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The Morning Bell: Effort underway to encourage political engagement among educators

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The Oklahoma Institute for Child Advocacy (OICA) is launching a new initiative – “Chalk the Vote” – to communicate directly with teachers about policies that impact children and education professionals. 

In a Thursday release, the OICA said it was seeking a “block captain” in every school building in Oklahoma. The block captains will receive and share policy updates regarding legislation, relevant state agency rules, nonpartisan electoral information regarding voter engagement and advocacy tools to help teachers engage with lawmakers. The goal is to maximize information, voting and political participation in Oklahoma’s education community.

Chalk the Vote is co-chaired by two former teachers, Claudia Swisher and Sharon Pyeatt, both from Norman.

Budget plan includes teacher pay raise

A group of Oklahoma business and civic leaders proposed a budget solution Thursday that would increase state revenues, fund $5,000 teacher pay raises and alter the structure of state and county government.

The proposal calls for raising gross production, motor fuel and cigarette taxes, while eliminating certain individual income tax deductions and loopholes. It also calls for creating an office to ferret out waste in state government.

The business leaders said their willingness to support the proposed revenue hikes is directly tied to lawmakers' willingness to vote for $5,000 teacher pay increases and embrace 10 reforms to the structure of state and county government, many of which also would require the public's approval through votes on constitutional amendments.

Some reactions to the plan...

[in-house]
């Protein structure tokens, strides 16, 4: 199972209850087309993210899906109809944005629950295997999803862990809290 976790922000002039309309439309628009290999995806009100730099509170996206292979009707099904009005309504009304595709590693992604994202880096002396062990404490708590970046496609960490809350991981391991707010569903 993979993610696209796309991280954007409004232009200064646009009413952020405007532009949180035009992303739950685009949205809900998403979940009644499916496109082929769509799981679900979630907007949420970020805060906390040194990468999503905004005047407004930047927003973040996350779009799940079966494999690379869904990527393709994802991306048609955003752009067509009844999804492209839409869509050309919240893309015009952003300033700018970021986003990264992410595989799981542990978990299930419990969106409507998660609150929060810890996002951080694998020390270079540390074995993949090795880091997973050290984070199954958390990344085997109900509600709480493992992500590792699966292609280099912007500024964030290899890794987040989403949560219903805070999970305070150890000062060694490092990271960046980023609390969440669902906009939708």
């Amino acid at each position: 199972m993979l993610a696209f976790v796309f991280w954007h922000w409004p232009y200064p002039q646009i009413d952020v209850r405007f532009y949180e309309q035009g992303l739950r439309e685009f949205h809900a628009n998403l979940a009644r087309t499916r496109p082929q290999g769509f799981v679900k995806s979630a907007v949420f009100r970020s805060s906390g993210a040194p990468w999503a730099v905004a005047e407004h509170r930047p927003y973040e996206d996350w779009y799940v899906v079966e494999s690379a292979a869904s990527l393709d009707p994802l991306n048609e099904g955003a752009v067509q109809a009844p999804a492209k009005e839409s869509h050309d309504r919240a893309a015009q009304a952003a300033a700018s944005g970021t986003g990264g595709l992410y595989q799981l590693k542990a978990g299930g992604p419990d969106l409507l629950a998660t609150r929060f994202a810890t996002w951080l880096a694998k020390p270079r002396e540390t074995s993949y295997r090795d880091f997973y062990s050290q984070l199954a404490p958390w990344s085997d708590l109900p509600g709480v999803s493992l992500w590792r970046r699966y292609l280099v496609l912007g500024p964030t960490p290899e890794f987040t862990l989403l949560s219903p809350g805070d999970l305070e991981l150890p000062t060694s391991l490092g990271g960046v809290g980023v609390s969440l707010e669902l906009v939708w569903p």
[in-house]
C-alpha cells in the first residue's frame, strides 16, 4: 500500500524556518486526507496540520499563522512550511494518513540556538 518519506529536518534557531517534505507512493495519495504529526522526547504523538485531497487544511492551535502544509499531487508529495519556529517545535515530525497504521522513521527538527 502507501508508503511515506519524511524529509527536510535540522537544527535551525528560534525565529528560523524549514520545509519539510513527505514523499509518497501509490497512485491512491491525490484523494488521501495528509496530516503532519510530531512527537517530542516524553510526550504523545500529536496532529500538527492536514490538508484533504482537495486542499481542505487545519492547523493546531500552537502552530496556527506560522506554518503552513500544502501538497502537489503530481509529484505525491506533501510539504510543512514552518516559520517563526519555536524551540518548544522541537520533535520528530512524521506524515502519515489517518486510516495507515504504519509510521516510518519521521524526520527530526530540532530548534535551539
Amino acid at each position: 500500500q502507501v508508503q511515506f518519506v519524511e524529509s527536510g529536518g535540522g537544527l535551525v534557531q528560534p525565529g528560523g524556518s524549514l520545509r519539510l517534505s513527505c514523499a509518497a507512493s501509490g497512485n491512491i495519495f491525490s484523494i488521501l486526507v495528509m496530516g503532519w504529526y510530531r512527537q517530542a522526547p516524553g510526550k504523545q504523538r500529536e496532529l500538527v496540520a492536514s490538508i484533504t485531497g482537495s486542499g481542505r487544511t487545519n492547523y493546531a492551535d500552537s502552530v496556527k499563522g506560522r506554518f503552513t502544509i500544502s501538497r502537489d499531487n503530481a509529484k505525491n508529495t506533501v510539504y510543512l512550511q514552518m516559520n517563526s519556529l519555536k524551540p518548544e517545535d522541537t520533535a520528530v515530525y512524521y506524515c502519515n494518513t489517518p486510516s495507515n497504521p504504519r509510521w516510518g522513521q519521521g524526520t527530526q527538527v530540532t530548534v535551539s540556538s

State Superintendent of Public Instruction Joy Hofmeister: "I want to commend the business and community leaders who have stepped up during a difficult time to help solve our state's budget crisis and fund a long-overdue teacher pay raise. I am greatly encouraged by their efforts, and I thank them for caring enough about public education to pursue solutions. Their engagement should give parents and teachers hope for a more promising future."

Sterling Zearley, executive director of the Oklahoma Public Employees Association, said "parts of the plan are good for the state," but the organization would not endorse any proposal that does not specifically provide for a significant pay raise for state employees in fiscal year 2019.

Wyandotte bus fleet destroyed in fire

A Wyandotte Schools bus fleet was destroyed by fire late Wednesday night, confirmed Wyandotte Fire Chief Jodi Francisco.

The fire destroyed 10 of the district's 15 school buses, as well as one school truck. The cost of replacing the fleet and bus barn will be about $1 million, said Wyandotte Superintendent Troy Gray.

Teacher throws desks

An Edison Preparatory School teacher threw multiple desks in a classroom this week during an apparent outburst, according to a video of the incident posted on social media that was obtained by the Tulsa World.

“Get out now. … Don’t come back,” the male teacher said to what appeared to be a male student. After the student left, the teacher threw two desks and yelled “Is that what I’m supposed to do?”

Humphreys plans to change role on John Rex board

Kirk Humphreys will remain on the John Rex Charter Elementary School Board, The Oklahoman reported

At a special meeting of the board scheduled for Monday night, Humphreys will be seated as a voting board member by Oklahoma City Quality Schools, a nonprofit with six voting members, according to a meeting agenda.

Humphreys, who resigned from the University of Oklahoma Board of Regents on Jan. 3, is no longer eligible to serve on the John Rex board as one of two nonvoting members appointed by the university because he is no longer an OU employee, officer or regent, said attorney Laura Holmes, acting general counsel for Oklahoma City Public Schools.

Age-Friendly City competition

Middle school students will be competing in the Regional Finals of the Future City Competition at Oklahoma Christian University’s Gaylord Center Jan. 13, reports the Edmond Sun

DiscoverE’s Future City Competition is a non-profit educational program that asks middle-school students to imagine, design and build cities of the future. Sixteen teams of middle school students from Oklahoma have created future cities in large tabletop models. They present and defend their cities to judges at the competition.

Have a great weekend!

Ben Felder

Ben Felder is an investigative reporter for The Oklahoman. A native of Kansas City, Ben has lived in Oklahoma City since 2010 and covered politics, education and local government for the Oklahoma Gazette before joining The Oklahoman in 2016.... Read more ›

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